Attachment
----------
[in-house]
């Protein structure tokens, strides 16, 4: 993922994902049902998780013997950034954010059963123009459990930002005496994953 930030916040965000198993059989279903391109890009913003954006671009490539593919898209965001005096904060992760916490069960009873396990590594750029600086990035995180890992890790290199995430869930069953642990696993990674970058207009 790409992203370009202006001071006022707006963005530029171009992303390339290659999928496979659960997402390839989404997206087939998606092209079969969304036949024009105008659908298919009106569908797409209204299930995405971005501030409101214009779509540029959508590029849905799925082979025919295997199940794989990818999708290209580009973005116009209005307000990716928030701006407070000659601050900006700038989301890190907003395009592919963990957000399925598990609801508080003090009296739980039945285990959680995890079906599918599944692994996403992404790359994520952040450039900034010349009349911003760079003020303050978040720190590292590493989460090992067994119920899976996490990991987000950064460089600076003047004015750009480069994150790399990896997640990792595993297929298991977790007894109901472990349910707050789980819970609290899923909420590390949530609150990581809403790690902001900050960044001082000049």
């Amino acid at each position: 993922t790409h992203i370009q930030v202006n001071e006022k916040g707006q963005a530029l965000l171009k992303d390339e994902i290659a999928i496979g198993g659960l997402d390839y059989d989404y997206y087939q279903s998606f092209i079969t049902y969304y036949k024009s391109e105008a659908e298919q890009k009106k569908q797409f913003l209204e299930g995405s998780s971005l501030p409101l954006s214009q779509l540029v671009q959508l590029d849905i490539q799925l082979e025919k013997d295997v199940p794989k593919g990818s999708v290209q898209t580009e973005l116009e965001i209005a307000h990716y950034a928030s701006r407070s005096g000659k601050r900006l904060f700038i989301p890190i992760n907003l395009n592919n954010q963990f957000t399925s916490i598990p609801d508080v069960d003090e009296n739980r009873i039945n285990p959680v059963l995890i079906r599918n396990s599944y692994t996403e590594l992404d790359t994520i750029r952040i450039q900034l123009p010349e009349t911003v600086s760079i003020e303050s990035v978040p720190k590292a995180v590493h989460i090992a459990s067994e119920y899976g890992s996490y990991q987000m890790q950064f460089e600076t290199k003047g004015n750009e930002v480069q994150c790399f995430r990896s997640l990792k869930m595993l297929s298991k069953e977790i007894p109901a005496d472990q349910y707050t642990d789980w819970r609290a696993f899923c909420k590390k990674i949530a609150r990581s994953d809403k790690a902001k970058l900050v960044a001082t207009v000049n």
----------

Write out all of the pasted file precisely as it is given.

[in-house]
């Protein structure tokens, strides 16, 4: 993922994902049902998780013997950034954010059963123009459990930002005496994953 930030916040965000198993059989279903391109890009913003954006671009490539593919898209965001005096904060992760916490069960009873396990590594750029600086990035995180890992890790290199995430869930069953642990696993990674970058207009 790409992203370009202006001071006022707006963005530029171009992303390339290659999928496979659960997402390839989404997206087939998606092209079969969304036949024009105008659908298919009106569908797409209204299930995405971005501030409101214009779509540029959508590029849905799925082979025919295997199940794989990818999708290209580009973005116009209005307000990716928030701006407070000659601050900006700038989301890190907003395009592919963990957000399925598990609801508080003090009296739980039945285990959680995890079906599918599944692994996403992404790359994520952040450039900034010349009349911003760079003020303050978040720190590292590493989460090992067994119920899976996490990991987000950064460089600076003047004015750009480069994150790399990896997640990792595993297929298991977790007894109901472990349910707050789980819970609290899923909420590390949530609150990581809403790690902001900050960044001082000049």
């Amino acid at each position: 993922t790409h992203i370009q930030v202006n001071e006022k916040g707006q963005a530029l965000l171009k992303d390339e994902i290659a999928i496979g198993g659960l997402d390839y059989d989404y997206y087939q279903s998606f092209i079969t049902y969304y036949k024009s391109e105008a659908e298919q890009k009106k569908q797409f913003l209204e299930g995405s998780s971005l501030p409101l954006s214009q779509l540029v671009q959508l590029d849905i490539q799925l082979e025919k013997d295997v199940p794989k593919g990818s999708v290209q898209t580009e973005l116009e965001i209005a307000h990716y950034a928030s701006r407070s005096g000659k601050r900006l904060f700038i989301p890190i992760n907003l395009n592919n954010q963990f957000t399925s916490i598990p609801d508080v069960d003090e009296n739980r009873i039945n285990p959680v059963l995890i079906r599918n396990s599944y692994t996403e590594l992404d790359t994520i750029r952040i450039q900034l123009p010349e009349t911003v600086s760079i003020e303050s990035v978040p720190k590292a995180v590493h989460i090992a459990s067994e119920y899976g890992s996490y990991q987000m890790q950064f460089e600076t290199k003047g004015n750009e930002v480069q994150c790399f995430r990896s997640l990792k869930m595993l297929s298991k069953e977790i007894p109901a005496d472990q349910y707050t642990d789980w819970r609290a696993f899923c909420k590390k990674i949530a609150r990581s994953d809403k790690a902001k970058l900050v960044a001082t207009v000049n």